Robert Maki
Westlake Star Axis/Seven Hills
1988

LOCATION
Westlake Park
401 Pine St.

FUNDING SOURCE
Department of Parks and Recreation Forward Thrust 1% for Art funds; Parks Department construction budget for Westlake Park


Robert Maki, working with landscape architect Robert Hanna, created a design program to unite the triangular space of Westlake Park. Lying at the intersection of five major thoroughfares, the park occupies a central space in the city. This makes it an apt location for artworks and architectural components that evoke both local history and geography.

At the north end of the park, a 24-foot-high stone proscenium arch evocative of Roman municipal monuments acts as a speaker's platform with a set of three large stairs that provide seating. Next to the arch, a fountain creates a 64-foot-long wall of water cascading around steel ramps that allow visitors to walk through the center of the spray. To the south, a series of artworks including a pink granite column and six cubic pieces allude to Seattle's original seven hills. The column also acts as a figurative point of origin reinforced by an angled vertical slot carved into the stone which creates a line of sight down Westlake Avenue to Lake Union. A stand of 24 trees is located in the middle of the park.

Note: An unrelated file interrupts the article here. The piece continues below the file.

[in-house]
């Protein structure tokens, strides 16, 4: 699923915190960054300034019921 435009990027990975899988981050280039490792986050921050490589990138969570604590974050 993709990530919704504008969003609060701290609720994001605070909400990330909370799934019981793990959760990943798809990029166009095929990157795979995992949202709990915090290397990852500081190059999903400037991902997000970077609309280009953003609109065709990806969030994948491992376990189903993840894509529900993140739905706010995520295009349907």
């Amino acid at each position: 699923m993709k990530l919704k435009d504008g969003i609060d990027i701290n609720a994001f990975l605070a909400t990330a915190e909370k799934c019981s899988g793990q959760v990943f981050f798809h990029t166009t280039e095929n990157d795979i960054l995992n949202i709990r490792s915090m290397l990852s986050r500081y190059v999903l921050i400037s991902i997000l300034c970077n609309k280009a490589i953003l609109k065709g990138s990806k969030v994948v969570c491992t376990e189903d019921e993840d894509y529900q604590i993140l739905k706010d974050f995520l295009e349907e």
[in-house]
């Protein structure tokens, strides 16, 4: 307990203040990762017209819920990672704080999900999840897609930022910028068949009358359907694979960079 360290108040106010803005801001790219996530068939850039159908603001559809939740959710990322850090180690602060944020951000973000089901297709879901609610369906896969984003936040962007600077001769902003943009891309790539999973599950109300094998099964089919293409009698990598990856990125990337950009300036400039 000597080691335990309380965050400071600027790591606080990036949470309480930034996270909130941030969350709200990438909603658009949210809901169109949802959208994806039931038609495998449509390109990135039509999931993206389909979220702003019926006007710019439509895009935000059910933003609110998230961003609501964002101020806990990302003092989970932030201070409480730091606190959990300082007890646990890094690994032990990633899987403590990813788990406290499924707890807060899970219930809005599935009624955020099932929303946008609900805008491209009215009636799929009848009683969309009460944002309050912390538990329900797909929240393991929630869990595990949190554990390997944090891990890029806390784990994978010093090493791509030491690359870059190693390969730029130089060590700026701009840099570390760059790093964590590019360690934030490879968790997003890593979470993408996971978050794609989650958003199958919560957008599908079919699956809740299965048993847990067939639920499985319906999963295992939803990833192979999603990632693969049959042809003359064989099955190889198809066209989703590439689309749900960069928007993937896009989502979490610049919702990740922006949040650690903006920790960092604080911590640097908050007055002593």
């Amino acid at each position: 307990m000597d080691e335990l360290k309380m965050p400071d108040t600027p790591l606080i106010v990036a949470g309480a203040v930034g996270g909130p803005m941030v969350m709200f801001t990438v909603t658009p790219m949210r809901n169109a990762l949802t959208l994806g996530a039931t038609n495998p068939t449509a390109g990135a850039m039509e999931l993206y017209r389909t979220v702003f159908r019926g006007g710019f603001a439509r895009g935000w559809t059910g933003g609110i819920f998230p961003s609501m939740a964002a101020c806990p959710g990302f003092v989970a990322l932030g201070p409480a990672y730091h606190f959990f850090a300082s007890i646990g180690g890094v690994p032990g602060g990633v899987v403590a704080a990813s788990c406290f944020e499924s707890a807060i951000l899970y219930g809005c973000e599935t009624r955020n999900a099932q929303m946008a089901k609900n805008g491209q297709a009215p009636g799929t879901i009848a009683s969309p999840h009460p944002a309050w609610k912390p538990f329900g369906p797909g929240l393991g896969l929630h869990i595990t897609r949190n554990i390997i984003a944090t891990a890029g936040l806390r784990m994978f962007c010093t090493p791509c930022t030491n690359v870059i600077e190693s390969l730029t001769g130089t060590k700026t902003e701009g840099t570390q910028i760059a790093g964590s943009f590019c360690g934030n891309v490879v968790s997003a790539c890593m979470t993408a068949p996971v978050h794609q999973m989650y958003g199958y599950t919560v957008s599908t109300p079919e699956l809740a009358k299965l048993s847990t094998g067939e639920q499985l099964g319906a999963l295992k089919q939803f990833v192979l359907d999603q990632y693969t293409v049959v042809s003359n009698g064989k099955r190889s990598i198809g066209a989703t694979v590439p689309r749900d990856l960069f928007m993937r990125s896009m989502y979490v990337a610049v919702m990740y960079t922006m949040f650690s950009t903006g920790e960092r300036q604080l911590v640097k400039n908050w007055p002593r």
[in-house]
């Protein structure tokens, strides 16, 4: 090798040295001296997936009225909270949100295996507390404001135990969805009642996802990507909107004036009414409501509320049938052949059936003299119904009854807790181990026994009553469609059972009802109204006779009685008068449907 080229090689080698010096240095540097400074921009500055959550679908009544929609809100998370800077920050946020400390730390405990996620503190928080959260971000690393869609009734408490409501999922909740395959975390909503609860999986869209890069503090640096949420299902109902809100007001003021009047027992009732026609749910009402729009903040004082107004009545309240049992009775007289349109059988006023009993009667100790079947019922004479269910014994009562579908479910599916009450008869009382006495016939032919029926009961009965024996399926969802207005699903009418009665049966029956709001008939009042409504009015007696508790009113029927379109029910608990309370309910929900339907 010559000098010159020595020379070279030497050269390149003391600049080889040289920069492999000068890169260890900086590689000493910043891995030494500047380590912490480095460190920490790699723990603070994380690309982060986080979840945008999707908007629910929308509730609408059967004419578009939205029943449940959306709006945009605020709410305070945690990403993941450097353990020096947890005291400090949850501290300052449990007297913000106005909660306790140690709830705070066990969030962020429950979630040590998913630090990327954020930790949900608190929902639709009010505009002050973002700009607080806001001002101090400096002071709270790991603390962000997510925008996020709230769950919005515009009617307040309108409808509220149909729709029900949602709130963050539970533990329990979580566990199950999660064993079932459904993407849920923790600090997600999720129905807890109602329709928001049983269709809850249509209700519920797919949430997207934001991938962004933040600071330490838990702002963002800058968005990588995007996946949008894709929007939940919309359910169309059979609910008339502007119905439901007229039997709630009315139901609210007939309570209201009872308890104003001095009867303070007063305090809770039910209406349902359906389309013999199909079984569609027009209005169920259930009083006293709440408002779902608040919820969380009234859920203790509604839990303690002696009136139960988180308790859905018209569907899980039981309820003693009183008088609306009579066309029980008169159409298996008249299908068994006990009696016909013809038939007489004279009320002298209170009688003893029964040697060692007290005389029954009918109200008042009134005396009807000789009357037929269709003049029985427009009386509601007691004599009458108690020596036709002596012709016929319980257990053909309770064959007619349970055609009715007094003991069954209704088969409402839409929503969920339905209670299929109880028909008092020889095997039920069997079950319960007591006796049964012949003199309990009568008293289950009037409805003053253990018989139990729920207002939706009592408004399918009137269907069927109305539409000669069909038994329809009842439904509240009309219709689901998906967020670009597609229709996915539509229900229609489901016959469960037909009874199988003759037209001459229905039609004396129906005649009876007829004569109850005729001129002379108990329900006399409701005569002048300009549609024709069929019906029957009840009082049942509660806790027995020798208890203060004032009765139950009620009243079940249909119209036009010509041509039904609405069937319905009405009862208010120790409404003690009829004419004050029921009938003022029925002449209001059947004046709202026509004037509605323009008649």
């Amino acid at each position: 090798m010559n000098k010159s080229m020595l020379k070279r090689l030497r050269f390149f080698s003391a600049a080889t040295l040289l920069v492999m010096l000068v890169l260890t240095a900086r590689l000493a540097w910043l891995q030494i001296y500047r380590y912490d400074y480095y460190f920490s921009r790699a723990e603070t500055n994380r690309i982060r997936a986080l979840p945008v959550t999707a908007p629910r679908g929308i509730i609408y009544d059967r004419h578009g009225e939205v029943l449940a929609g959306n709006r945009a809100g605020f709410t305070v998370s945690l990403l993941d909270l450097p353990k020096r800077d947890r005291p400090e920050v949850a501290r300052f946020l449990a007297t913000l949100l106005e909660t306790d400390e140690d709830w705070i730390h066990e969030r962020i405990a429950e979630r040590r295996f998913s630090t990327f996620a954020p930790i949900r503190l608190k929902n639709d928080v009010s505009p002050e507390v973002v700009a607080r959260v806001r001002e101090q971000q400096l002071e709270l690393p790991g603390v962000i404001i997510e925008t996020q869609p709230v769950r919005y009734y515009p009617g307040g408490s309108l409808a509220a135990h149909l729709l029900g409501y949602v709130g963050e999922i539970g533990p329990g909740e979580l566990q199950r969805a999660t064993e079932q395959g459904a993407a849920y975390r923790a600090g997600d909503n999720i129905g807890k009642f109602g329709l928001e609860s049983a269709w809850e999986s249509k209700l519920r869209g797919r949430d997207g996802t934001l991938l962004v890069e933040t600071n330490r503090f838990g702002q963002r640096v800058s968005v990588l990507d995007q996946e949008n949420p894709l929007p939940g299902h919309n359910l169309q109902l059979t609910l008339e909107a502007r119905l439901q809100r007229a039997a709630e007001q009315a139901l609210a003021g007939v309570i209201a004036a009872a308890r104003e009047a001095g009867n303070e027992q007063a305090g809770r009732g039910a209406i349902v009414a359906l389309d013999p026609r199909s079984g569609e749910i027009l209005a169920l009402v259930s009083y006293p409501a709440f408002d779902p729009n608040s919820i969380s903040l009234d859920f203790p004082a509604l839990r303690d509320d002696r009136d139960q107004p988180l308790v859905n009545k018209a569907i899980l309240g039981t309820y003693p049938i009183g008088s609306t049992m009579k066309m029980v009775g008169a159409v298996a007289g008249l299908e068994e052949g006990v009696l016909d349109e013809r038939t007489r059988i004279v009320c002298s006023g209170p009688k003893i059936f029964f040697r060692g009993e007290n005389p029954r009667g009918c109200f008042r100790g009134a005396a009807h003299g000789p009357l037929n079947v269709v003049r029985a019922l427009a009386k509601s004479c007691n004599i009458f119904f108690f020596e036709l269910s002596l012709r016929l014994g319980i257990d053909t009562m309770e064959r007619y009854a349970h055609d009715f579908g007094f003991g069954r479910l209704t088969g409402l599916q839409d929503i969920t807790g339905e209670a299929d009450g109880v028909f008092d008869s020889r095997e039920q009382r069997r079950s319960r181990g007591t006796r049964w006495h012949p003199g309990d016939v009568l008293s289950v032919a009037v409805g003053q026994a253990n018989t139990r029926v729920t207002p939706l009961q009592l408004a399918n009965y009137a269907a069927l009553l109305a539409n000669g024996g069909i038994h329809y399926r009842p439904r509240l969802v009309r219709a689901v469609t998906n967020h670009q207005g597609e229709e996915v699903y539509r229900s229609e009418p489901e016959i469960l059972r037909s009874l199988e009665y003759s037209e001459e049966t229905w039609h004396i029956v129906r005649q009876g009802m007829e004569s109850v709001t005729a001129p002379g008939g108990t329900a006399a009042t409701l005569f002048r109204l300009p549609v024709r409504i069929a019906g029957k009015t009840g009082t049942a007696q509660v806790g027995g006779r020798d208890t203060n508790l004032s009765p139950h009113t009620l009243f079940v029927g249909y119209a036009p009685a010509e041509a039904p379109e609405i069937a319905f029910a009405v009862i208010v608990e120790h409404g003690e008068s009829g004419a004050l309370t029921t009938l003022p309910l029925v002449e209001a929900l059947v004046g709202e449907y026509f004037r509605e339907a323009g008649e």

For Maki, the precise angles created by the sculptural elements, running either parallel or perpendicular to the adjacent streets, are important to the meaning of the overall design. Depending on where visitors to the park stand, their relationship to the multiple sight lines and angles creates a shifting field of vision, allowing for new configurations of the park's sculptural elements and the surrounding cityscape. Maki and Hanna's design program is anchored by granite pavers that echo the angular designs of a Salish Indian basket weave pattern.